Peru Combatting Attitudes and Perceptions of Medications for Opioid Use Disorder Treatment 9.28.23
By the conclusion of the training, attendees will be able to:
• Discuss the benefits of treatment including medications for opioid use disorder (MOUD) in contrast to exclusively psychosocial treatment approaches.
• Challenge negative beliefs about OUD and MOUD.
• Recognize strategies to identify and avoid negative beliefs around OUD and MOUD.
• List available resources for successful integration of MOUD treatment into practice that help to address common provider concerns.
The information presented at this CME program represents the views and opinions of the individual presenters, and does not constitute the opinion or endorsement of, or promotion by, the UPMC Center for Continuing Education in the Health Sciences, UPMC / University of Pittsburgh Medical Center or Affiliates and University of Pittsburgh School of Medicine. Reasonable efforts have been taken intending for educational subject matter to be presented in a balanced, unbiased fashion and in compliance with regulatory requirements. However, each program attendee must always use his/her own personal and professional judgment when considering further application of this information, particularly as it may relate to patient diagnostic or treatment decisions including, without limitation, FDA-approved uses and any off-label uses.
Disclosure Statement: No members of the planning committee, speakers, presenters, authors, content reviewers and/or anyone else in a position to control the content of this education activity have relevant financial relationships with any proprietary entity producing, marketing, re-selling, or distributing health care goods or services, used on, or consumed by, patients to disclose.
Accreditation and credit designation
In support of improving patient care, the University of Pittsburgh is jointly accredited by the Accreditation Council for Continuing Medical Education (ACCME), the Accreditation Council for Pharmacy Education (ACPE), and the American Nurses Credentialing Center (ANCC), to provide continuing education for the healthcare team.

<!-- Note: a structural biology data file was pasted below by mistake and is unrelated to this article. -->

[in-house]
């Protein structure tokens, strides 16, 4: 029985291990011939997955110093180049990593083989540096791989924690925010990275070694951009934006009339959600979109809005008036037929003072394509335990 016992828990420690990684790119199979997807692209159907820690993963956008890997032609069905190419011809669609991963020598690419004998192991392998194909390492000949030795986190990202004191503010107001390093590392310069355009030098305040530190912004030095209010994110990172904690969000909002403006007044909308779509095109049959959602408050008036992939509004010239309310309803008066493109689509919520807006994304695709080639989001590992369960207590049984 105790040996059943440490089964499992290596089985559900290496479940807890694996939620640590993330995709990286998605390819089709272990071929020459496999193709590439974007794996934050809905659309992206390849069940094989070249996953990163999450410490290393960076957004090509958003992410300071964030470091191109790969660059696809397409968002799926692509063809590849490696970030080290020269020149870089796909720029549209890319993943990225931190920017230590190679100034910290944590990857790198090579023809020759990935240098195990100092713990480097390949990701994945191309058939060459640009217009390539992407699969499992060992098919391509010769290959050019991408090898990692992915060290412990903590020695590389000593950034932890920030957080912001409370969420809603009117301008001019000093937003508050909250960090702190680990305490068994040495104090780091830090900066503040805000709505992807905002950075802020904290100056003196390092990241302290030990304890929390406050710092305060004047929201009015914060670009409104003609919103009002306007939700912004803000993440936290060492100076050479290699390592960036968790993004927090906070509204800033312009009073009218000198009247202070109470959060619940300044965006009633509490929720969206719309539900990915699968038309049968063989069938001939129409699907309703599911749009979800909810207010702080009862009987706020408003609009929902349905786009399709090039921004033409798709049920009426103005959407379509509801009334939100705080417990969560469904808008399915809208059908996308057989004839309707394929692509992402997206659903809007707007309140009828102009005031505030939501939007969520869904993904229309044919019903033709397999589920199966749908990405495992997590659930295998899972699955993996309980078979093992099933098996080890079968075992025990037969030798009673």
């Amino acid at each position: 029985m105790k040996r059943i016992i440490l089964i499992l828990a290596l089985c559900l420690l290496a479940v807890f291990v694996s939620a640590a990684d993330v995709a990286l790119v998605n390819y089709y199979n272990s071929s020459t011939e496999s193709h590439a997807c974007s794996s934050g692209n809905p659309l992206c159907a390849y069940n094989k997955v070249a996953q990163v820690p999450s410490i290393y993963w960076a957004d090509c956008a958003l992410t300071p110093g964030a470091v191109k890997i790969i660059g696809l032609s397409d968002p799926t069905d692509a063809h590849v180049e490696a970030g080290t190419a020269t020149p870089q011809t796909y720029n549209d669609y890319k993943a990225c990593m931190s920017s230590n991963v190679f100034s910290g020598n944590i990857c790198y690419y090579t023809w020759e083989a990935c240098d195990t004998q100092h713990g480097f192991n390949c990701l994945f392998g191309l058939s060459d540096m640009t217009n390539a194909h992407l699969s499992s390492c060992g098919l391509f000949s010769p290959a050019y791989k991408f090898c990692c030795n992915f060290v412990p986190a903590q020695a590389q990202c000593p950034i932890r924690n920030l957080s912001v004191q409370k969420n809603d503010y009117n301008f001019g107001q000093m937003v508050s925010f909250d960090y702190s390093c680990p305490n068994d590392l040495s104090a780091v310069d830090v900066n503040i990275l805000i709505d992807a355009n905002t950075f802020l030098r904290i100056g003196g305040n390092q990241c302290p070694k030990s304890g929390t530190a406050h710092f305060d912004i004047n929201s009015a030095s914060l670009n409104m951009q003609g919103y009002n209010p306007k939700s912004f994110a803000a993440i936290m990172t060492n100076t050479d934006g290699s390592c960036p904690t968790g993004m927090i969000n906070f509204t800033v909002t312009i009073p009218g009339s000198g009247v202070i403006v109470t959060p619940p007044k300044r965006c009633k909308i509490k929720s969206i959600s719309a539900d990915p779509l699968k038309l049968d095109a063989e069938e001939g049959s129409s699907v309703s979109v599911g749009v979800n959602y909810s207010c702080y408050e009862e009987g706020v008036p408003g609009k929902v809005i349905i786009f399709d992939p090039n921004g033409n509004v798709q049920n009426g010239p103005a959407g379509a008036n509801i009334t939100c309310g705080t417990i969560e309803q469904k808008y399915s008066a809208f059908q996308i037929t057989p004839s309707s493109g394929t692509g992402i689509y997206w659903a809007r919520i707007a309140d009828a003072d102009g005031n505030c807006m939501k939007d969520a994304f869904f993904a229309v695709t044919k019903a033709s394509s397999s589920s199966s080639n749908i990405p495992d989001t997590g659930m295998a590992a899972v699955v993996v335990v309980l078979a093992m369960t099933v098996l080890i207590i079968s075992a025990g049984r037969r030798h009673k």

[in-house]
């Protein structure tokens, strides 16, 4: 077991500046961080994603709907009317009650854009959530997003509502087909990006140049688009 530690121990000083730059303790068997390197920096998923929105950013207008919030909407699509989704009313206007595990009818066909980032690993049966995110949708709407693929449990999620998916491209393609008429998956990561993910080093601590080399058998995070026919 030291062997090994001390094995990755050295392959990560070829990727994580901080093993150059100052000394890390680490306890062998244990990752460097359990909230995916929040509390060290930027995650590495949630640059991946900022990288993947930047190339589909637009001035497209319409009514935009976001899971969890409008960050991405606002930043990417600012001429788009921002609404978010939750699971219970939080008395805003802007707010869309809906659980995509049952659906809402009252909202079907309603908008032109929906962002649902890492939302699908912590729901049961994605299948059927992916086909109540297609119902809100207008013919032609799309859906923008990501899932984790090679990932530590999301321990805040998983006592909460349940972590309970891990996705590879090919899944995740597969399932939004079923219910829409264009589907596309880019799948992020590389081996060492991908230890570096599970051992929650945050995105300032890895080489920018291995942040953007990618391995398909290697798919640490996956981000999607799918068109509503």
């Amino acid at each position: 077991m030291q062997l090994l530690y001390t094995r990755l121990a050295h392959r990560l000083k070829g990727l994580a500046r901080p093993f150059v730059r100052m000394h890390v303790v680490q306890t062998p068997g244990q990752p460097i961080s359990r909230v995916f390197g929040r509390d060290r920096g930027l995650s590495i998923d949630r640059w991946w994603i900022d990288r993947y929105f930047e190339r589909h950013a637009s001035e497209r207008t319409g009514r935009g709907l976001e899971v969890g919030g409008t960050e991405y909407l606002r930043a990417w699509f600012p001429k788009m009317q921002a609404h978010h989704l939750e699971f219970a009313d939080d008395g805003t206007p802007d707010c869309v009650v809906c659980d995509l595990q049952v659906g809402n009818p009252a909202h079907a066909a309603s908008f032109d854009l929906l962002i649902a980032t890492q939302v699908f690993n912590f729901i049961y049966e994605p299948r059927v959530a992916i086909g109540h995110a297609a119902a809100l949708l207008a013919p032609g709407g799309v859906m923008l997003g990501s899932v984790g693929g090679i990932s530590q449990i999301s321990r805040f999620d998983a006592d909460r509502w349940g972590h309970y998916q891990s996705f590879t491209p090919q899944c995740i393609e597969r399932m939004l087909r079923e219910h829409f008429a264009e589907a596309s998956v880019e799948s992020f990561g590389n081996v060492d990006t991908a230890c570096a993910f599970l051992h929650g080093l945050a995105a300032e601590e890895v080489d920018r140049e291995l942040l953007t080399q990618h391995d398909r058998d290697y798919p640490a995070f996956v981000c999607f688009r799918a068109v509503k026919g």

The University of Pittsburgh School designates this live activity for a maximum of 2.0 AMA PRA Category 1 Credits™. Physicians should claim only the credit commensurate with the extent of their participation in the activity.
The maximum number of hours awarded for this Continuing Nursing Education activity is 2.0 contact hours.
Physician Assistant (AAPA)
The University of Pittsburgh has been authorized by the American Academy of PAs (AAPA) to award AAPA Category 1 CME credit for activities planned in accordance with AAPA CME Criteria. This activity is designated for 2.0 AAPA Category 1 CME credits. PAs should only claim credit commensurate with the extent of their participation.
Social Work (ASWB)
As a Jointly Accredited Organization, University of Pittsburgh is approved to offer social work continuing education by the Association of Social Work Boards (ASWB) Approved Continuing Education (ACE) program. Organizations, not individual courses, are approved under this program. State and provincial regulatory boards have the final authority to determine whether an individual course may be accepted for continuing education credit. University of Pittsburgh maintains responsibility for this course. Social workers completing this course receive 2.0 continuing education credits.
Other Healthcare Professionals
Other health care professionals will receive a certificate of attendance confirming the number of contact hours commensurate with the extent of participation in this activity.
- 2.00 AAPA Category I CME
- 2.00 AMA PRA Category 1 Credit™The University of Pittsburgh School of Medicine is accredited by the Accreditation Council for Continuing Medical Education to provide continuing medical education for physicians.
- 2.00 ANCCUPMC Provider Unit is accredited as a provider of continuing nursing education by the American Nurses Credentialing Center’s Commission on Accreditation
- 2.00 ASWB
- 0.00 Attendance